The growing freedom within the Soviet Union did much to raise expectations throughout eastern Europe, but the change in Soviet foreign policy was, however, the ultimate facilitator of all that happened in 1989.
At the 19th Communist Party Conference and again at the United Nations in December 1988, Mikhail Gorbachev declared that the people of every state had the right to decide for themselves what kind of system they wished to live in. This, he added, was a "universal principle", allowing no exceptions... The UN speech was consciously designed to be a "Fulton in reverse" – to bring to an end the division of Europe and the wider world which had been dramatised by Winston Churchill in his Iron Curtain speech at Fulton, Missouri, in March 1946.
This definitive rejection of the "Brezhnev doctrine", whereby the Soviet leadership had accorded itself the right to intervene in any Warsaw Pact country in order to "defend socialism", was, then, the decisive facilitating condition for regime-change in 1989. Important as Ronald Reagan was, and as indeed Pope John Paul II was (his triumphal return to his native Poland in 1979 was hugely important for the rise of Solidarity), neither Reagan's military power nor the Pope's moral authority could bring Communism down.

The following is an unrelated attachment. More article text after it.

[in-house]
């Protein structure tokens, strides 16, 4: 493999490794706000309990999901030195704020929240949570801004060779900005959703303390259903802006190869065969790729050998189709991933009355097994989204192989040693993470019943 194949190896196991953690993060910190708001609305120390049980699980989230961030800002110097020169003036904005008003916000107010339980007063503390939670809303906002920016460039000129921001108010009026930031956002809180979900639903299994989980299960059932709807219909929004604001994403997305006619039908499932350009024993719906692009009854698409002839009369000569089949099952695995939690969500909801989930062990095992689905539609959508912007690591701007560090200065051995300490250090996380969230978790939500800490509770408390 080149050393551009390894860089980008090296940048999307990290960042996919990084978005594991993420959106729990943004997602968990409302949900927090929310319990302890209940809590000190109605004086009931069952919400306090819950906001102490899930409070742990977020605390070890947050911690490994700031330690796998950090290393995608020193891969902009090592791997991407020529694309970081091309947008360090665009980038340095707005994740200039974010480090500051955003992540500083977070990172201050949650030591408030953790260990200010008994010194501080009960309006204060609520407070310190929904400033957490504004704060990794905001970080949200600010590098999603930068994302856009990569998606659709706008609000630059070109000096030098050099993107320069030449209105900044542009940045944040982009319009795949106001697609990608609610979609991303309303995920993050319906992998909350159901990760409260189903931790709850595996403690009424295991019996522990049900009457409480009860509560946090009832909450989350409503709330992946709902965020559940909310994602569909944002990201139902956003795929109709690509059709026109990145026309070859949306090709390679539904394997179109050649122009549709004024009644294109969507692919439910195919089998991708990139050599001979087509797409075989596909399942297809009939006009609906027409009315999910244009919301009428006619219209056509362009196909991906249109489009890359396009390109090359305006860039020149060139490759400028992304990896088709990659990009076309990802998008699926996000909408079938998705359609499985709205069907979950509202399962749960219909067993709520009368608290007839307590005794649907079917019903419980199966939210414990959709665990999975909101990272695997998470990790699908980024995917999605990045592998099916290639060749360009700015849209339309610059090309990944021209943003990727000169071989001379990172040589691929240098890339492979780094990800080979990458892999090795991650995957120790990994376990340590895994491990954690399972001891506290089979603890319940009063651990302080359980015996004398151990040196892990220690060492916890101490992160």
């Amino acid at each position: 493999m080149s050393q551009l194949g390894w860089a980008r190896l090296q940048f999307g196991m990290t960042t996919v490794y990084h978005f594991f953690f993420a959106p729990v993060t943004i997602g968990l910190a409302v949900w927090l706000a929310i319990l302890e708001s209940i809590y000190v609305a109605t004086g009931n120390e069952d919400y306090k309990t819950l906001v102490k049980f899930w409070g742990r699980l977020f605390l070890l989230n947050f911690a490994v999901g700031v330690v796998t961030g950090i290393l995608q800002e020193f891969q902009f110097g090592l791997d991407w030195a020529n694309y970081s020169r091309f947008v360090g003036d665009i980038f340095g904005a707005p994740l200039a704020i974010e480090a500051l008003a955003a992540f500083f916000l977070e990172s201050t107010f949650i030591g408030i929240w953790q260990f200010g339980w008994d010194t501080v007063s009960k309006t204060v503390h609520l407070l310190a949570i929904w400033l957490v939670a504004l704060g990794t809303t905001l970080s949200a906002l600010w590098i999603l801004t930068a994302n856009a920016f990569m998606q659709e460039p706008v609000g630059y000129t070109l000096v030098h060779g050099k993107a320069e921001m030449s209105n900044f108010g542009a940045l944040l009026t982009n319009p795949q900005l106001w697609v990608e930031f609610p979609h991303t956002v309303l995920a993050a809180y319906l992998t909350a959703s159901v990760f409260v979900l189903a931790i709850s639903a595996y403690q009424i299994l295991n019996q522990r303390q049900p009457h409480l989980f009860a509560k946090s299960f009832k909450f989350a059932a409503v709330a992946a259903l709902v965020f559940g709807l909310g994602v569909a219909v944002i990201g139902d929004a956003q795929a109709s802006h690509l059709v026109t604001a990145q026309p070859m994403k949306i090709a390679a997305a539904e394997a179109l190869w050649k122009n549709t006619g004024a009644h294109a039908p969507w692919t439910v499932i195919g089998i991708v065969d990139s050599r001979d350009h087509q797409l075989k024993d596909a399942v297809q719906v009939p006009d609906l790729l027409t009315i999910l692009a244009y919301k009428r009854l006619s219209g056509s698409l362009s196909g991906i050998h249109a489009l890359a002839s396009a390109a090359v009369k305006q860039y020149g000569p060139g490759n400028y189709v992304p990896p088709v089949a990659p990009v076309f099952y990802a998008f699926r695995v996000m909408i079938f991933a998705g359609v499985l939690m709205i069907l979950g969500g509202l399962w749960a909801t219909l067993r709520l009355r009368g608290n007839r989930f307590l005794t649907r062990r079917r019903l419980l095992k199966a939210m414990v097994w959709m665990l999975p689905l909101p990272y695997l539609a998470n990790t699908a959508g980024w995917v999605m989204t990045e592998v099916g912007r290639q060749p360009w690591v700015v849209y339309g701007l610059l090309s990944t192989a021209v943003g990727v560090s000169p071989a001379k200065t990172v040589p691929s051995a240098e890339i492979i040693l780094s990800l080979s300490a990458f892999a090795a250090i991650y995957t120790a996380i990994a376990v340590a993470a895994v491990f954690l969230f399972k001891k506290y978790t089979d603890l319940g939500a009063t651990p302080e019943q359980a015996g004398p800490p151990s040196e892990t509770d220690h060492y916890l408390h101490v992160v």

It was the occupants of the Kremlin, not those of the White House or Vatican, who had locked the doors to change in eastern Europe. It was they who held the keys that could open them.
In the course of 1989 the pace of change in eastern Europe was driven by a combination of massive popular discontent, emerging oppositional associations, remarkable individuals such as Lech Walesa and Václav Havel, and in at least the case of Hungary (especially in the person of Imre Pozsgay) by serious reformists within the Communist leadership.
In this anniversary year the pictures from 1989 tell an important part of the story, but far from all that matters. The key decisions that made the events of that year possible were taken not in 1989, but in 1988, and they were made not in Warsaw, Budapest, Berlin or Prague, but in Moscow.
Taken from a discussion at the British Academy last night. The full text of Prof Brown's article will be included in the British Academy Review Issue 14 in November; www.britac.ac.ukReuse content